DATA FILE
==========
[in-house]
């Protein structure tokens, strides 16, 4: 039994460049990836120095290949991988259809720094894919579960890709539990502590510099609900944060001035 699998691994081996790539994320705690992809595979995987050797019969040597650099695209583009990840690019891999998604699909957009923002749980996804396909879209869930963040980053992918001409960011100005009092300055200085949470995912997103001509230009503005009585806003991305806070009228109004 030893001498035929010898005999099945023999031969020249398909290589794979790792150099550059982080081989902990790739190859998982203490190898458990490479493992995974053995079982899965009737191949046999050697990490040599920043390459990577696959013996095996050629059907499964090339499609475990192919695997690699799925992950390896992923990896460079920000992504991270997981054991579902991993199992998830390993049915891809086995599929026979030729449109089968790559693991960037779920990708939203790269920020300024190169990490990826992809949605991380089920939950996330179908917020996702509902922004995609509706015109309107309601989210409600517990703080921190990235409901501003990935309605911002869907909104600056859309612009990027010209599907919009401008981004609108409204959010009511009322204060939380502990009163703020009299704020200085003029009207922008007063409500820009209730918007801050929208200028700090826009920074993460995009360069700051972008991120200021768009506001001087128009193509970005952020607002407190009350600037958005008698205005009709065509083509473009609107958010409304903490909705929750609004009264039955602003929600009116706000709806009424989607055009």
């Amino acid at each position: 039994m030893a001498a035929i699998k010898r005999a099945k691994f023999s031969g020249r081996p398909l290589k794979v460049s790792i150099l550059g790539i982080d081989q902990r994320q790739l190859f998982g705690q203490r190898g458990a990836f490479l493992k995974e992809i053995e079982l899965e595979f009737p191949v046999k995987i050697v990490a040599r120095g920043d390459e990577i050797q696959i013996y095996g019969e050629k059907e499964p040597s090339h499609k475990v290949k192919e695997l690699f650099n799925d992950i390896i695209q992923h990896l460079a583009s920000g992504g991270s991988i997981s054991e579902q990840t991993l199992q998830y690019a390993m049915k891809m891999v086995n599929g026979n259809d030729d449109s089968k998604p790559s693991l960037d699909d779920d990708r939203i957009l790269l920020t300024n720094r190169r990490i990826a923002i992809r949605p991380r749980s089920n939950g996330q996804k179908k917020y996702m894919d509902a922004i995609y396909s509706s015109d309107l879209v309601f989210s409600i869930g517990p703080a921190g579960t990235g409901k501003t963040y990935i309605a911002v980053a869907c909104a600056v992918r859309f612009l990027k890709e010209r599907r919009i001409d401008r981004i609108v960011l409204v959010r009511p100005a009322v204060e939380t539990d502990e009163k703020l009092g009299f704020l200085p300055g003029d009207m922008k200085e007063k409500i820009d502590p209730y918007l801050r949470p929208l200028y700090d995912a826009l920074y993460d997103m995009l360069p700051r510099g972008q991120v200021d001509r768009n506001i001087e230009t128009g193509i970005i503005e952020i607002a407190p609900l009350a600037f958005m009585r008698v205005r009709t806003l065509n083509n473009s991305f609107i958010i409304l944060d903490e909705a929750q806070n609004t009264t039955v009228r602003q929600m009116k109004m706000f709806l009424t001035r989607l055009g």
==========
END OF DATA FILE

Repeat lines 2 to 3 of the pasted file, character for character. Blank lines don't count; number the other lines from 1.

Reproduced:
């Protein structure tokens, strides 16, 4: 039994460049990836120095290949991988259809720094894919579960890709539990502590510099609900944060001035 699998691994081996790539994320705690992809595979995987050797019969040597650099695209583009990840690019891999998604699909957009923002749980996804396909879209869930963040980053992918001409960011100005009092300055200085949470995912997103001509230009503005009585806003991305806070009228109004 030893001498035929010898005999099945023999031969020249398909290589794979790792150099550059982080081989902990790739190859998982203490190898458990490479493992995974053995079982899965009737191949046999050697990490040599920043390459990577696959013996095996050629059907499964090339499609475990192919695997690699799925992950390896992923990896460079920000992504991270997981054991579902991993199992998830390993049915891809086995599929026979030729449109089968790559693991960037779920990708939203790269920020300024190169990490990826992809949605991380089920939950996330179908917020996702509902922004995609509706015109309107309601989210409600517990703080921190990235409901501003990935309605911002869907909104600056859309612009990027010209599907919009401008981004609108409204959010009511009322204060939380502990009163703020009299704020200085003029009207922008007063409500820009209730918007801050929208200028700090826009920074993460995009360069700051972008991120200021768009506001001087128009193509970005952020607002407190009350600037958005008698205005009709065509083509473009609107958010409304903490909705929750609004009264039955602003929600009116706000709806009424989607055009």
């Amino acid at each position: 039994m030893a001498a035929i699998k010898r005999a099945k691994f023999s031969g020249r081996p398909l290589k794979v460049s790792i150099l550059g790539i982080d081989q902990r994320q790739l190859f998982g705690q203490r190898g458990a990836f490479l493992k995974e992809i053995e079982l899965e595979f009737p191949v046999k995987i050697v990490a040599r120095g920043d390459e990577i050797q696959i013996y095996g019969e050629k059907e499964p040597s090339h499609k475990v290949k192919e695997l690699f650099n799925d992950i390896i695209q992923h990896l460079a583009s920000g992504g991270s991988i997981s054991e579902q990840t991993l199992q998830y690019a390993m049915k891809m891999v086995n599929g026979n259809d030729d449109s089968k998604p790559s693991l960037d699909d779920d990708r939203i957009l790269l920020t300024n720094r190169r990490i990826a923002i992809r949605p991380r749980s089920n939950g996330q996804k179908k917020y996702m894919d509902a922004i995609y396909s509706s015109d309107l879209v309601f989210s409600i869930g517990p703080a921190g579960t990235g409901k501003t963040y990935i309605a911002v980053a869907c909104a600056v992918r859309f612009l990027k890709e010209r599907r919009i001409d401008r981004i609108v960011l409204v959010r009511p100005a009322v204060e939380t539990d502990e009163k703020l009092g009299f704020l200085p300055g003029d009207m922008k200085e007063k409500i820009d502590p209730y918007l801050r949470p929208l200028y700090d995912a826009l920074y993460d997103m995009l360069p700051r510099g972008q991120v200021d001509r768009n506001i001087e230009t128009g193509i970005i503005e952020i607002a407190p609900l009350a600037f958005m009585r008698v205005r009709t806003l065509n083509n473009s991305f609107i958010i409304l944060d903490e909705a929750q806070n609004t009264t039955v009228r602003q929600m009116k109004m706000f709806l009424t001035r989607l055009g």